Kingdom Come is smart, surreal, dystopian, predictive and exhausting. This is J.G. Ballard’s final shot across the bow, warning us about the slippery slope of mindless consumer culture and the intellectual wasteland of our various suburbias. For me it was preaching to the choir—I don’t surrender my will or my time to the vast unlettered hordes—at least when I can help it. No football mania here. No leisure time dedicated to mall shopping. No search for a dubious “leader” to make sense of a senseless existence for me. But no immunity from that dangerous malaise either.
I live in a corrupt society in which words and music are devalued, art is a commodity, shopping confers meaning and your social position is defined by what you have. It would be utterly deceptive to pretend I wouldn’t love a silent, spacious multi-bedroom apartment in a “good” building, or a couple of pricey designer jackets to throw over a pair of faded jeans, or a fabulous flat screen on which to watch Downton Abbey. Retail therapy is a term not unknown to me—but this story takes ennui and acquisition to extraordinary depths. Ballard creates a hell in the once bosky communities that ring central London. The denizens of those towns are captive to the Metro-Centre, an inflated British version of the Mall of America and an insidious presence at the heart of a dark conspiracy.
Richard Pearson has been edged out of his London advertising job by his ambitious ex-wife. His estranged retired airline-pilot father has been gunned down in a mall rampage in Brooklands, the home of the Metro-Centre. Brooklands has a virulently sports-crazed population, plenty of racism directed at its growing Asian immigrant populations, an obsession with a soaps actor who is the 24-by-7 broadcast king of the mall, and a cadre of duplicitous, seemingly ordinary citizens who may—or may not—have had something to do with dad’s death. When Pearson travels to Brooklands to deal with the estate and the burial arrangements, he is hooked into finding out what really happened and whether or not his father’s death was the random incident the police are claiming.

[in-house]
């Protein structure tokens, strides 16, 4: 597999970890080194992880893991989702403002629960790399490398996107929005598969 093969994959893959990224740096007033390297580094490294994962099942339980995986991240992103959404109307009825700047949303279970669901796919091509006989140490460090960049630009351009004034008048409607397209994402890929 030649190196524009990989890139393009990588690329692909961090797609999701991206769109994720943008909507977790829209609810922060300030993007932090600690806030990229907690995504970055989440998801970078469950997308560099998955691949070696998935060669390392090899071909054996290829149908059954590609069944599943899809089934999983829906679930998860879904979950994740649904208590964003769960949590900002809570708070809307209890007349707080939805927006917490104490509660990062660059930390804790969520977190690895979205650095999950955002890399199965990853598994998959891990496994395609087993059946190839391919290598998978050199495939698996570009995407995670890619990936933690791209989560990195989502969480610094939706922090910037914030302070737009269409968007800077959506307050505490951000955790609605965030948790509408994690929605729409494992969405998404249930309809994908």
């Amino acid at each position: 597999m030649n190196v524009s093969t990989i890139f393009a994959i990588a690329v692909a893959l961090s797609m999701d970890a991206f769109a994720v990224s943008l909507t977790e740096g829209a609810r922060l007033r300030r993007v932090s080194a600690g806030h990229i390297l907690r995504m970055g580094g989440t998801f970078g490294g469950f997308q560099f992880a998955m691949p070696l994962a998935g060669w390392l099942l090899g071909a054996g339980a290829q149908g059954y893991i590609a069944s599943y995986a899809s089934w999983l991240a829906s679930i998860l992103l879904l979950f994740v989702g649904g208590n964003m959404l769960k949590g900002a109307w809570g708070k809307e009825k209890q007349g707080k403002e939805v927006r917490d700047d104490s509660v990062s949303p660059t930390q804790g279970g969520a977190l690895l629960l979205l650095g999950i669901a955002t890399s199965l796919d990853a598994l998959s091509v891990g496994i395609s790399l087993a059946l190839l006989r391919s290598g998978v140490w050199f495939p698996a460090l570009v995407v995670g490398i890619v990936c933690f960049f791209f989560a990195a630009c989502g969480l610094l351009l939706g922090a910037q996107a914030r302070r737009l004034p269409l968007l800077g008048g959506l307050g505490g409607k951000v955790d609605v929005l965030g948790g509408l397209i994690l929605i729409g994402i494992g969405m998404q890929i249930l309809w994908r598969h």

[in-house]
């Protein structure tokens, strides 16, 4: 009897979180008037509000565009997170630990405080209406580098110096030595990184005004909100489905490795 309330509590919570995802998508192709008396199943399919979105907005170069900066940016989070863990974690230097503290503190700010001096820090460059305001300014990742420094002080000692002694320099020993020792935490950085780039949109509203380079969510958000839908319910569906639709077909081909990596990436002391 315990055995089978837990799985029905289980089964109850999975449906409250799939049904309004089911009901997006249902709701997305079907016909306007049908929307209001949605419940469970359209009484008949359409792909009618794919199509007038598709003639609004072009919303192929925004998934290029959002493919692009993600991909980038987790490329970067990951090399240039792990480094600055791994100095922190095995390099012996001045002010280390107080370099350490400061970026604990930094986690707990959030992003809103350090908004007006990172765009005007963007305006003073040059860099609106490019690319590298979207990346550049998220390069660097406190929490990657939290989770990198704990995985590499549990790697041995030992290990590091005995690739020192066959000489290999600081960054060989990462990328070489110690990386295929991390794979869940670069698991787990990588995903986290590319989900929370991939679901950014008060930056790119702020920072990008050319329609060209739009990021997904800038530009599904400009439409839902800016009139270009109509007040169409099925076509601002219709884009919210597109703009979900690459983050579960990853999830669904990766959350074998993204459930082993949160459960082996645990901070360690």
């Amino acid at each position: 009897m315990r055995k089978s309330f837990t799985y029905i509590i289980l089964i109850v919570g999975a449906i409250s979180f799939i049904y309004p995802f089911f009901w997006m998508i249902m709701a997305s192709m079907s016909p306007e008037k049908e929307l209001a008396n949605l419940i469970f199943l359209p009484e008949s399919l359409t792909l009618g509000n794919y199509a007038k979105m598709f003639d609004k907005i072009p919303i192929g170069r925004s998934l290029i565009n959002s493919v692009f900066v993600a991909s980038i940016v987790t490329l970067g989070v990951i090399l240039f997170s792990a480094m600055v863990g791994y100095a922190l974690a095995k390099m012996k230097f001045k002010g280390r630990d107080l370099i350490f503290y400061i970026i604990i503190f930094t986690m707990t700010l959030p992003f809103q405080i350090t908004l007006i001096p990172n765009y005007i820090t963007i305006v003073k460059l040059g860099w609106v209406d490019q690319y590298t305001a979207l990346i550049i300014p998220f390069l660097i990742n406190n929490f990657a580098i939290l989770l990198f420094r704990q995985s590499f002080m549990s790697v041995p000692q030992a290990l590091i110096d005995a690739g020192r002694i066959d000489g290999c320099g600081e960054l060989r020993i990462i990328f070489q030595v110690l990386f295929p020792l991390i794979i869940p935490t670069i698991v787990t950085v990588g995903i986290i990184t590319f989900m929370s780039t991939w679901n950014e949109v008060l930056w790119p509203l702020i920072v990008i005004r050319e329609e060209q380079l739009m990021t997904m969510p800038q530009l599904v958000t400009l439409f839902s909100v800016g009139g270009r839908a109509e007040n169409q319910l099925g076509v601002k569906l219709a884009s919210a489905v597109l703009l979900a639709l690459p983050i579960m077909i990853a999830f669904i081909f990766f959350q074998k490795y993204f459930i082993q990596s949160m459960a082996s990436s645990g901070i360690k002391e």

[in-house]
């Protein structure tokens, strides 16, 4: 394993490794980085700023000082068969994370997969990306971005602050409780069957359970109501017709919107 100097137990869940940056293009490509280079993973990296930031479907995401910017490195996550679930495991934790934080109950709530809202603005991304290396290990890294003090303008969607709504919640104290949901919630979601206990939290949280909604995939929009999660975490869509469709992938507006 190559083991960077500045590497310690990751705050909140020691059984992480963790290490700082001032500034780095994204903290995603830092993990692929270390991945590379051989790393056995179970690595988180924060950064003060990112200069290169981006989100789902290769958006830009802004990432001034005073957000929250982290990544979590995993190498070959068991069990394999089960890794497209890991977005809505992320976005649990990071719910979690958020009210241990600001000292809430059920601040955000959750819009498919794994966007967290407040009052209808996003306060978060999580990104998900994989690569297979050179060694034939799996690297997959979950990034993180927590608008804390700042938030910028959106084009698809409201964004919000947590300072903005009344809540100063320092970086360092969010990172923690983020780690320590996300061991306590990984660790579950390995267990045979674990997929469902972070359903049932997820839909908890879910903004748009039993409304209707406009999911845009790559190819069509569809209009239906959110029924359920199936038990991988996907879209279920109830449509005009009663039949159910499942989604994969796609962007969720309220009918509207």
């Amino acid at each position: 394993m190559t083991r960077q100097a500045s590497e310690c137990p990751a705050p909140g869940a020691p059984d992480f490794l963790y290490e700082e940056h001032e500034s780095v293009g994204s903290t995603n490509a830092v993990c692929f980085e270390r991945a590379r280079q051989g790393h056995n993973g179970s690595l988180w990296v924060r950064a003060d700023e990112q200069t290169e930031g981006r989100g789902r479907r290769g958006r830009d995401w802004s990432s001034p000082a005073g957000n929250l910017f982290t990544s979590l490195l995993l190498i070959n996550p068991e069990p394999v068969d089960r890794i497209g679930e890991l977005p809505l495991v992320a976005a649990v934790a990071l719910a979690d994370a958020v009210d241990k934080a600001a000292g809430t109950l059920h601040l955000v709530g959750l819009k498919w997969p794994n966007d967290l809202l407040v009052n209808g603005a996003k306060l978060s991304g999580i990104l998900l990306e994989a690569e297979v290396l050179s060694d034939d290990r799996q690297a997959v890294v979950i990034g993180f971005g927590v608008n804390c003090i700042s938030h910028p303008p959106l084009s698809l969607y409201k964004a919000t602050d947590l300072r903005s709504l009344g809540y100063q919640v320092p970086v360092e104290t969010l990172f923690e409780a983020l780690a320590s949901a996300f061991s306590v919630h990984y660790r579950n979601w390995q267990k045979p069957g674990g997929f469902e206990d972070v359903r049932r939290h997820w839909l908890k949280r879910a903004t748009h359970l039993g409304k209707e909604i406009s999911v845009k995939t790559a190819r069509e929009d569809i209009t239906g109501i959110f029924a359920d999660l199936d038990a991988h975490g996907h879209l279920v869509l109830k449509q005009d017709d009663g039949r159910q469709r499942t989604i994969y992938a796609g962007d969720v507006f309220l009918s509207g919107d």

Kingdom Come is seriously creepy. The entire suburban world is so vacant, sinister and deranged it’s hard to fathom why Pearson doesn’t just take his modest inheritance and get out. But he pokes around and lands in the thick of nasty things. Everyone seems to be hiding the truth from him. Neighbors living near his father’s flat are inexplicably afraid of him. Someone sticks a powerful bomb in the back seat of his beloved vintage car. The cops are oddly detached when it comes to solving homicides or containing riotous marauders after weekend sporting events. The mall looms over all of life like Mordor in Lord of the Rings. Evil emanates from its highly visible dome and multi-storied walls. The toxic tide will not recede before swamping the countryside, destroying lives, property, civic tranquility and any illusions people are foolish enough to harbor.
Was pilot-papa a clandestine Nazi? Is the psycho who rants against the evils of the mall a killer? Are doctors healers or are they dispensers of death? Can a new refrigerator solve your life? What is true and what is left to us in the moral wasteland of mall culture? And is Richard so dumb he doesn’t realize what his relentless marketing campaign is doing to society? Ballard nailed it but you’d have to be really thick not to know this stuff already. Kingdom Come is both a warning and an indictment. Read it and weep.
Kingdom Come: A Novel J. G. Ballard | Liveright Publishing (First American Edition) 2012